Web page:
It seamed that all that they had done has been in vain and recourse to the old, wishing to be forgotten, days of meeting in local pubs, changing and showering wherever they could find such facilities, was for some time staring them harshly in the face.

The players themselves, provided all the enthusiasm to spur the officials on and due to their enterprise, particularly Chairman Viv Jones and the then Vice-chairman Arthur Birch, the day and the future of the club was saved.

Viv found out that Roderick’s Old Pie Factory at the rear of 42 Radyr Road was going vacant. This old established factory had in its time produced doughnuts, dairy products, and housed an upholstery business before being used for pies, and old Mr Roderick would certainly never recognise it now. Viv and Arthur Birch negotiated to rent the factory premises for the ridiculously low rental of £2 per week. This must have been intuition, as the club had paid only three weeks rent, before the factory and house was up for sale.

At last, Llandaff North R.F.C., the ‘Wandering Gypsies’, had ceased their wandering, they had a home they could call their own and since then their progress has been corresponding with all their dreams.

Llandaff North has always been fortunate in its administration, with no shortage of ex players prepared to put something back into the game.

In season 1960-61, then LNRFC, formed their youth side. This important section of the club, run in addition to their three senior sides, has proved a great success

The next and in many eyes, the most important milestone, came in 1963. After six previous unsuccessful application this season, sponsored by Cardiff and Glamorgan Wanderers, they at last gained their cherished dream of admittance to the W.R.U. With social facilities and accommodation second to none, two pitches at Hayley Park allocated solely for the use of the club adjacent, adequate spectator accommodation, excellent membership, finances very healthy – the bank loan had been paid off, first class administration, steadily improved fixture lists and a continuous record of good standard of play, their qualifications were more than satisfactory.

Llandaff North R.F.C. proudly boasted a distinctive ‘Cock of the North’ badge designed by then prop forward Alan Griffiths, had truly something to crow about and the years since 1963 have continued in that forward vein.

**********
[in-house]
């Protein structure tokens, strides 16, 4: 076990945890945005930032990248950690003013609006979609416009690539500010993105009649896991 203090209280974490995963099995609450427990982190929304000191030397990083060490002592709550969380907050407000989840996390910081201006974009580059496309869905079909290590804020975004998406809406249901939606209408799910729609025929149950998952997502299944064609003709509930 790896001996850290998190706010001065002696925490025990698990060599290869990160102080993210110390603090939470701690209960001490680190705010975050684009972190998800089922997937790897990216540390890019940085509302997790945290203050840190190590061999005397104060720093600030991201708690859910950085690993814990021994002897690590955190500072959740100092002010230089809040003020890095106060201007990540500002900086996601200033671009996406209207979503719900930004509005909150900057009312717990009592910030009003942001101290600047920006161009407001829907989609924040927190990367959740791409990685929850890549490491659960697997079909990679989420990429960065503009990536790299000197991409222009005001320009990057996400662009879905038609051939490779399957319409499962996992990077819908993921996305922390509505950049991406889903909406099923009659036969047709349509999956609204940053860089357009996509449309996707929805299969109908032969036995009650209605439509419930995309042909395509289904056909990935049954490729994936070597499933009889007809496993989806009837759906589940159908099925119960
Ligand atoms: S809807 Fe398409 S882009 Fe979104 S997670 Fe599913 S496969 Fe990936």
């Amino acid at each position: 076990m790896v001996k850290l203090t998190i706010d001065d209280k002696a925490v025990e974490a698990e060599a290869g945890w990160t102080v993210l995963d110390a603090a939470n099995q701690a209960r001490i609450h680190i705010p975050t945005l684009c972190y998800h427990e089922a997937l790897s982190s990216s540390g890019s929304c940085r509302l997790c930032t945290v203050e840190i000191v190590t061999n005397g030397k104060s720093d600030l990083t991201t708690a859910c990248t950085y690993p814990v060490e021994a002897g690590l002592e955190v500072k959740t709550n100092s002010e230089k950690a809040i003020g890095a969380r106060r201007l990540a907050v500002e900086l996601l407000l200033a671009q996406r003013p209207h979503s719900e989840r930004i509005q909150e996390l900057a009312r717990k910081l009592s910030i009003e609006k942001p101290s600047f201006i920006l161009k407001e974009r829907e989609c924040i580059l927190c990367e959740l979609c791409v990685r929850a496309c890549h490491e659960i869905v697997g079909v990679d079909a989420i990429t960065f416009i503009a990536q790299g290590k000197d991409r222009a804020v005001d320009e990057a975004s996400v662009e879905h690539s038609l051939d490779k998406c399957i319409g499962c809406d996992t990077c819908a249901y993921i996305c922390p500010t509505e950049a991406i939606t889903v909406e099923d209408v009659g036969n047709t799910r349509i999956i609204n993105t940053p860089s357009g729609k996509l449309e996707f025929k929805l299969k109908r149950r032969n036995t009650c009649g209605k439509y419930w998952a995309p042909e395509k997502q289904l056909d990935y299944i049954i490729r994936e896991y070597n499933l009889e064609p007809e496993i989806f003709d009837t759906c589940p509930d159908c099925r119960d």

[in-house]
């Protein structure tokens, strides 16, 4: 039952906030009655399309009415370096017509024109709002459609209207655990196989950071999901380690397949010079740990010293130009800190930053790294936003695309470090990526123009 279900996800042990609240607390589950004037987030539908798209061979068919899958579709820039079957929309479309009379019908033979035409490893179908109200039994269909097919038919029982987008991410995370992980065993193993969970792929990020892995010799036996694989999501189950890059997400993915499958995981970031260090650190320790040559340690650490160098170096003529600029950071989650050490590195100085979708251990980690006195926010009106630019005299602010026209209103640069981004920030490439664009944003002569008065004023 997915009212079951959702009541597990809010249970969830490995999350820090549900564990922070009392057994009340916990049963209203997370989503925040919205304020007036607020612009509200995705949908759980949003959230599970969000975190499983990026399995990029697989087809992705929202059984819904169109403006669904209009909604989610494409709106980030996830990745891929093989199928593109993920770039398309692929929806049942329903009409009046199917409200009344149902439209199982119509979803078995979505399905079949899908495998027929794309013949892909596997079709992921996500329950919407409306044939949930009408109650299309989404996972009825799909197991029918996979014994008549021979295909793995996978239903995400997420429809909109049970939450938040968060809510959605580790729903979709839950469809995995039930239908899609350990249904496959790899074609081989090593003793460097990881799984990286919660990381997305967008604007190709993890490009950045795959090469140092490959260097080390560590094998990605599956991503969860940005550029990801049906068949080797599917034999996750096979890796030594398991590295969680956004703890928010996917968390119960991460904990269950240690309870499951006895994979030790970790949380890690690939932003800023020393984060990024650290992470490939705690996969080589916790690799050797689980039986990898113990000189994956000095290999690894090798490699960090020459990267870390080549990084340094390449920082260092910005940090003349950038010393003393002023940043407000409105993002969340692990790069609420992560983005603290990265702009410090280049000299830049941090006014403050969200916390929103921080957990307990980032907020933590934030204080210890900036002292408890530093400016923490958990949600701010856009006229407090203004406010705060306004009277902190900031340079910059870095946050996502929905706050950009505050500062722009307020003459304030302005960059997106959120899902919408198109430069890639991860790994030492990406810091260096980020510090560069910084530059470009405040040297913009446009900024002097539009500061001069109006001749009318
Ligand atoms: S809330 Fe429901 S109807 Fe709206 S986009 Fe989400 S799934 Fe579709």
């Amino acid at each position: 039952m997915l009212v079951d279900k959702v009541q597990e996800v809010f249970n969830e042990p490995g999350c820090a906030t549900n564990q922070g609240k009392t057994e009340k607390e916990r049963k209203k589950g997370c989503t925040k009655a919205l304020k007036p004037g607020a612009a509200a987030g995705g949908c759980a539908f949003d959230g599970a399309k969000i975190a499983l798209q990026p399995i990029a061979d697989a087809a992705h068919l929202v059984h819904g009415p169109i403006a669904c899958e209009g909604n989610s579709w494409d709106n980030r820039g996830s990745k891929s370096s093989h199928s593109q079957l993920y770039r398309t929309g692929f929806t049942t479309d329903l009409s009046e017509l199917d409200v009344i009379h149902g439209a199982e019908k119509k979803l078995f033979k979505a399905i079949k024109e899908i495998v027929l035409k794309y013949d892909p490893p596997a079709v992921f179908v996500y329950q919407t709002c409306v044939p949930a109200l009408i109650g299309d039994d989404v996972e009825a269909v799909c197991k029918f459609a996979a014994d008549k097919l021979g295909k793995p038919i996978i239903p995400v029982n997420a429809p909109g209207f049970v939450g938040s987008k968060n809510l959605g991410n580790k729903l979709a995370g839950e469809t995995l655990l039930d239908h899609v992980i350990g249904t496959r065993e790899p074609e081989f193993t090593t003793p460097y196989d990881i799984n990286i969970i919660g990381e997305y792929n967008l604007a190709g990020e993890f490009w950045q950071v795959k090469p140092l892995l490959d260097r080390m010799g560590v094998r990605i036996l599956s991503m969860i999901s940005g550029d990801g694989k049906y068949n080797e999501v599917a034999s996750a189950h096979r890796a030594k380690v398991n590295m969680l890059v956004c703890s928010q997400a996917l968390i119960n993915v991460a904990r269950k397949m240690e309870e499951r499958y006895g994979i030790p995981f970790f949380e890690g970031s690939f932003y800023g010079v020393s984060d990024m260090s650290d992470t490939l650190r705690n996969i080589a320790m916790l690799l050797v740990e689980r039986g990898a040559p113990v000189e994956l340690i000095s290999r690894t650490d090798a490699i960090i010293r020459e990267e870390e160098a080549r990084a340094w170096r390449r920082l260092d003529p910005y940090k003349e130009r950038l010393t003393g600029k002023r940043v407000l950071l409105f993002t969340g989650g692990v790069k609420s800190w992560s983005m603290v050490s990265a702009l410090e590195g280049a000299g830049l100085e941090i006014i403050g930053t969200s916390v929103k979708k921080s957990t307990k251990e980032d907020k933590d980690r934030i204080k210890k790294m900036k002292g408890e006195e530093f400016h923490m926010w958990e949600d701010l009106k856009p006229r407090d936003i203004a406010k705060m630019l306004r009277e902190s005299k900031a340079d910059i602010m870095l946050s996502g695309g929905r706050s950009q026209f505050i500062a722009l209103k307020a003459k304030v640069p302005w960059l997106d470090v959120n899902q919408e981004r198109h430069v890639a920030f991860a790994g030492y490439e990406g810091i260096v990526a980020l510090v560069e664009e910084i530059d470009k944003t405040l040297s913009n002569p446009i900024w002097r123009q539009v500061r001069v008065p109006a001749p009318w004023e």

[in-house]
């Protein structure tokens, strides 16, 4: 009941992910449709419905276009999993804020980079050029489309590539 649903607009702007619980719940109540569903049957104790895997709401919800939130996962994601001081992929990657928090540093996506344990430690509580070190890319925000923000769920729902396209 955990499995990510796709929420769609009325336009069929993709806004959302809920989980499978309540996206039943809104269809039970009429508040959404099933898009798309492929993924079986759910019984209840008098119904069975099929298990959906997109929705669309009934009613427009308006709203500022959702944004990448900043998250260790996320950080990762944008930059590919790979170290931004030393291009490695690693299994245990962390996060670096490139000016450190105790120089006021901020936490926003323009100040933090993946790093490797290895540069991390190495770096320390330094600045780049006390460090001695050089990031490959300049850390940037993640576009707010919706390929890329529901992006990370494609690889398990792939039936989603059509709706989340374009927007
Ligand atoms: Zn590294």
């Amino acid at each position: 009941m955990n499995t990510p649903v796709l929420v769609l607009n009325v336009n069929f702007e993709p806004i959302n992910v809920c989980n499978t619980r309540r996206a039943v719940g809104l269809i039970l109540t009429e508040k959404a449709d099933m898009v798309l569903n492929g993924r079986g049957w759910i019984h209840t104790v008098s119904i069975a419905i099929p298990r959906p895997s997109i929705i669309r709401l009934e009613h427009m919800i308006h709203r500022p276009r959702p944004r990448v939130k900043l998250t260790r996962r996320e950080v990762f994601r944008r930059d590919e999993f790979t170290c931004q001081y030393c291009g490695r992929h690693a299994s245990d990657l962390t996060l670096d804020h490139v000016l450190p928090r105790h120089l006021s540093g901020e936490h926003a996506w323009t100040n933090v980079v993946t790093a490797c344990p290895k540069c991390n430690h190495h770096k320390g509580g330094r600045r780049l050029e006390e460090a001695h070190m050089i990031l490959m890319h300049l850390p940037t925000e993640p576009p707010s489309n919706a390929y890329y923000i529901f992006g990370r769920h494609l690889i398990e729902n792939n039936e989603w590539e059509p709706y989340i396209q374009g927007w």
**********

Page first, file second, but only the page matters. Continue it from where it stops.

The 70’s through to the 80’s saw many changes to the way rugby was administrated and played with the later years turning professional.  During this period the North enjoyed remaining amateur, refusing to go down the path of paying players. Whilst serving coaches have received a small honorarium, players have not.

East District League were introduced, where the North soon established themselves as hard opposition with one of the most respective sides by admirable lead by Captain Johnny (Skipper) McCarthy.

More recently with the introduction of WRU League the club has progressed from winning Division 7, (by reformation of Leagues) promoted to Division 5 and winning Division 4, South East and East District Cup with Captain Mike Fussey. Remaining unbeaten at home to where we are at present today in Division 3 South East.

International Honours have also come through the club at senior level, with Mike Rayer, Sean Legge and Mark Hembury representing Wales. Whilst at youth level, Tommy Whitfield, Mike Rayner, David O’Driscoll, Jason Gardner, Adam Williams, Gareth Knight and Peter De Snider have done us proud. Most recent additions to our hall of International Fame is Tom Isaacs winner of World Cup 7’s Medal.

One of the most successful youth side at the North was in our centenary season. Ably lead by Gareth Morgan as captain winning the East District Cup and Western Mail Team of the month.  Many of the players from this successful side are representing or volunteering at the club today.

In the 25 years or so since Mini Rugby was introduced our pitches and clubhouse has resounded to the noise and success of that happy venture. Over 120 children turn out regularly on Sunday morning for practice and games. They are supported by enthusiastic, devoted and able helpers, from coaches to cooks, parents and friends.

Whilst there was already a youth team in existence at the North before the advent of mini rugby, the mini’s have now helped feed the youth side and later the senior side.

This story of Llandaff North would not be complete if mention were not made of the other activities associated closely with the club. In addition to Rugby football they run Darts and Skittles and baseball are well represented.